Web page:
December 13, 2013

Cardinal Bartolucci - Liturgical Reform and Sacred Music [Cappella Papale]


W. J.: Could you talk about the music at Papal liturgies in St Peter’s Basilica before the Second Vatican Council? 
D. B.: Before the Council, music had a fundamental role in the liturgical celebrations, and above all in the ceremonies where the Pope presided. The Sistine Choir performed the great repertoire of Gregorian chant and polyphony, handed down through the ages, with the masses of Palestrina at the center (of the repertoire). The place of music in the ancient liturgy was very great, and our role was not to amuse the faithful, but a true liturgical ministry. We were often accused of wanting to do concerts during the celebrations, but I do not believe that those who share this position have understood the role of sacred music in the liturgy.
W. J.: What impact did the Council and the Constitution Sacrosanctum Consilium have on music at Papal liturgies? 
D. B.: In reality, neither the Council nor the Constitution on the liturgy had any practical effect on sacred music. If the ideas of the Fathers and of Sacrosanctum Conciliumhad really been followed, the results would have been very different, and very much in line with the tradition. In reality, I would say that all of the changes that were produced, and which in my judgment are negative, were determined by the work of application of the documents of the Council. This was done by a commission (theConsilium ad exsequendam Constitutionem de sacra Liturgia) which was not up to its role, and on which there worked people who wanted to impose their own ideas, distancing themselves from the official ideas of the documents. The way in which this commission worked has been analyzed in a very accurate study by Nicola Giampietro, O.F.M. Cap., based on the diaries of Cardinal Ferdinando Antonelli, which analyzed the developments of the liturgical reform from 1948 to 1970. This scholarly contribution has put a lot of light on the commissions actions, on the poor formation of its members, and the lack of professionalism with which they went about dismantling the liturgical patrimony which the Church had always jealously guarded in its liturgical life. As the cardinal observed in his personal notes: “liturgical law, which until the Council was sacred, for many no longer exists. Everyone considers himself authorized to do what he likes, and many of the young do exactly that. […] On the Consilium there are few bishops who have any particular competence in liturgy, very few who are real theologians. The most acute deficiency in the whole Consilium is that of the theologians. […] We are in the reign of confusion. I regret this, because the consequences will be sad.” 
W. J.: During the Council, was there any pressure to modify the Papal liturgies?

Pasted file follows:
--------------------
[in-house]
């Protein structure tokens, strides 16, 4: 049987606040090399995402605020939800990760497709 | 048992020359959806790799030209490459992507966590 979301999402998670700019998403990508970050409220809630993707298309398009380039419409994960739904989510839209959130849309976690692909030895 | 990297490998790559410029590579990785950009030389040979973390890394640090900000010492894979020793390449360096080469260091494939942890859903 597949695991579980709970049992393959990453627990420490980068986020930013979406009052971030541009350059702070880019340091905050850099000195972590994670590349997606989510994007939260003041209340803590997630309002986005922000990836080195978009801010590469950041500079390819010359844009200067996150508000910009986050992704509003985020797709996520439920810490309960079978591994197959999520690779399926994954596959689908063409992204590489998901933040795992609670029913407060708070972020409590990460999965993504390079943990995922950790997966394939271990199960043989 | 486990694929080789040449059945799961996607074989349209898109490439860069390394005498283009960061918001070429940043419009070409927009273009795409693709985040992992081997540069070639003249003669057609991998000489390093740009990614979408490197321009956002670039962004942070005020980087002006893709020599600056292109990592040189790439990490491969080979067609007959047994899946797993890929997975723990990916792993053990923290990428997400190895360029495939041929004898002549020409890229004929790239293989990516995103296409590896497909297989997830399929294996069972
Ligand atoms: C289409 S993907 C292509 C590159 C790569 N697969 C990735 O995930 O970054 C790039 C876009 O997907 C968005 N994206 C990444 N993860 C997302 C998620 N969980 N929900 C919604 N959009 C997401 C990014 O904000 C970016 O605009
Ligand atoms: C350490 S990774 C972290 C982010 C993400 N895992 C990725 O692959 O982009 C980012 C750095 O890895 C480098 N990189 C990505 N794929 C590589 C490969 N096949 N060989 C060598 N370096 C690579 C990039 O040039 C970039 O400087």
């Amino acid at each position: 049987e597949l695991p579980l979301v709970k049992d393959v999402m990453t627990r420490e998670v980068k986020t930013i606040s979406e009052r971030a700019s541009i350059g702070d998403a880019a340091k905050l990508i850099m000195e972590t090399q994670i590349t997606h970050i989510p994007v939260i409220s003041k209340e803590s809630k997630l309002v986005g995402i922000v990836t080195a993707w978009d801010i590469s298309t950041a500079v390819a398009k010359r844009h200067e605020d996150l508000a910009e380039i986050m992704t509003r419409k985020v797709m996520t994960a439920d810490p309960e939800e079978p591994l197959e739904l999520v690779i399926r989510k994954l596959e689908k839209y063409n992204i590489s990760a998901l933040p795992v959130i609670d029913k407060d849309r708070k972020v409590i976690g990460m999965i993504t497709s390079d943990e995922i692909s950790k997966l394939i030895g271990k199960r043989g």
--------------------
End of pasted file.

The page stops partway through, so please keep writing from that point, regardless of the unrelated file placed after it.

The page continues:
D. B.: No, I would not say that during the Council’s work, there was any pressure to modify the Papal liturgies. Certainly, it would have been fine if certain aesthetic excesses had dropped out of use. This is part of the natural process of change that moves with the tastes and sensibilities of each era, but no one thought to change the liturgies, or banalize them, as was later imposed. 
W. J.: Once the Council was finished, what impact did the implementation ofSacrosanctum Consilium have on Papal liturgies from 1964 to 1997? 
D. B.: After the Council, and after the various experiments which unfortunately were permitted (as if the Church’s liturgy were something to experiment with, or make up on a drawing-board), a liturgy was produced which was substantially new. The consequences for sacred music were devastating. Sacrosanctum Concilium in paragraph 112 affirms that the musical tradition of the Church forms a patrimony of inestimable value, which exceeds all other expressions of art, especially because sacred music, united to the word, is a necessary and integral part of the solemn liturgy. Can you tell me where this “patrimony of inestimable value” is to be found today? The great polyphonic masses, the noble Gregorian chant: all put in the archives. Were these the intentions of the Council? Absolutely not. I myself had to struggle intensely to maintain something in the Papal liturgies, but with few results: an occasion motet, and every once in a while a gracious concession to do a Gloria in polyphony. I remember that one of the first requests made to me was to write music in Italian... Then, Monsignor (Virgilio) Noè (Papal master of ceremonies from 1970-1982) wanted the masses in alternating Gregorian chant, in place of those in polyphony. After a while, those were also gotten rid of, so that we could always sing the Missa de angelis in Gregorian chant, taking turns with a congregation which in reality was a group of nuns and priests… I was obliged to do this in my role as director of the Sistine Choir. I was able to save our great repertoire only in concert performances.